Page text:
My first response upon seeing the man rise and turn toward us from his seat two rows ahead was pity. Impeccably attired in tailored black suit and Roman collar, the swag of a silver chain hinted at the pectoral cross neatly tucked away in his pocket. A gold ring symbolizing episcopal status still adorned his right hand.

I have flown First Class only twice in my life, the other time being more than thirty years ago! My assumption is that Archbishop Neinstedt typically flies first class — perhaps I’m wrong. How could I not pity him — alone, disgraced, a shepherd who scattered his flock, deemed to be no better than a hired-hand.

Amid this eight-hour flight of continuous pampering, I could not help but wonder when legitimate privacy and need for rest bleeds over into self-indulgence, status-seeking or sense of entitlement. When does it all become routine?

We were two of only 33 passengers in First Class among a roster that likely surpassed 300 passengers. Only five of the thirty-three were women — one was an elderly lady whose daughter regularly came from “coach” to check on her, two twenty-something women were accompanied by men I presumed to be their husbands. (Might they also be returning from their honeymoons?) There was only one person of color — a man whose tone would have been of great advantage during Jim Crow days.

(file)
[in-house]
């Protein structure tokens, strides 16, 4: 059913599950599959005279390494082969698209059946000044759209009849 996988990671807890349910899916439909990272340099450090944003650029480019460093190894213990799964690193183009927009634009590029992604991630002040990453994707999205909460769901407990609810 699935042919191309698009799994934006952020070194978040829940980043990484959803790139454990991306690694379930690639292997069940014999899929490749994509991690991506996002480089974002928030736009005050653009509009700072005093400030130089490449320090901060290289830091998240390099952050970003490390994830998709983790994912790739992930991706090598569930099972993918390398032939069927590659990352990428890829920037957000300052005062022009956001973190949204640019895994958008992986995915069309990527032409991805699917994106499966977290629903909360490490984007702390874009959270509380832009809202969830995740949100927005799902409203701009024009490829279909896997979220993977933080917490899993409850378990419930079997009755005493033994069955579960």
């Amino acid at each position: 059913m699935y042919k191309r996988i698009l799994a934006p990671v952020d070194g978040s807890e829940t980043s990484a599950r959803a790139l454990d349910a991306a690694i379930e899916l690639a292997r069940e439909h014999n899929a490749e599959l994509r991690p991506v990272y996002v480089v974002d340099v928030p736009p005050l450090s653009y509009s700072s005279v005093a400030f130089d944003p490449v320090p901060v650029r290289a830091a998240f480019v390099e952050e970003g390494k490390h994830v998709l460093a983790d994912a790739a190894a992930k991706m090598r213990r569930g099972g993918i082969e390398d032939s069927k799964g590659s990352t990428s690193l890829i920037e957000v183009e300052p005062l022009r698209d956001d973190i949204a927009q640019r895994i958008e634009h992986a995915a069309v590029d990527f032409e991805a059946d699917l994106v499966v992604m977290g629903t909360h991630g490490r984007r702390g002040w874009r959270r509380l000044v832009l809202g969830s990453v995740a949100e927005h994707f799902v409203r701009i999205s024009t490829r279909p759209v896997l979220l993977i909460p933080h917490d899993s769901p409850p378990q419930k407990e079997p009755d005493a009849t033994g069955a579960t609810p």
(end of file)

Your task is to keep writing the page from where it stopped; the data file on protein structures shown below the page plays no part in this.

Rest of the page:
The overwhelming demographic was middle-aged white males who appeared to be accomplished, savvy and influential business types. By contrast with the Archbishop, their attire or appearance exhibited nothing to distinguish role, function or status. They were conspicuous in polo shirts, khakis and dress-for-comfort.  By comparison, their sense of self and personal bearing appeared to emanate from somewhere within.

We savored our First Class treatment and indulged every comfort as honeymoon luxury. We fully recognized this to be a singular gift and not our social norm. Ruminating over sixteen marvelous days in Europe and the incredible kindness and hospitality shown to us, we hope never to take any of these days for granted — even the bizarre twist of flying home with John Neinstedt!

In the end I cannot help but wonder what it might have been like if the man had only gotten out from behind his clerical attire and shed his episcopal trappings more often. Would he have been a better bishop — a shepherd who truly knew his sheep and allowed us to know him?

What if he had donned khakis, polo shirt and flew coach back to Minneapolis yesterday? It’s a pity he did not!  Perhaps the thought never even occurred to him.  That, if true, is a pity!

Until Death Do Us Part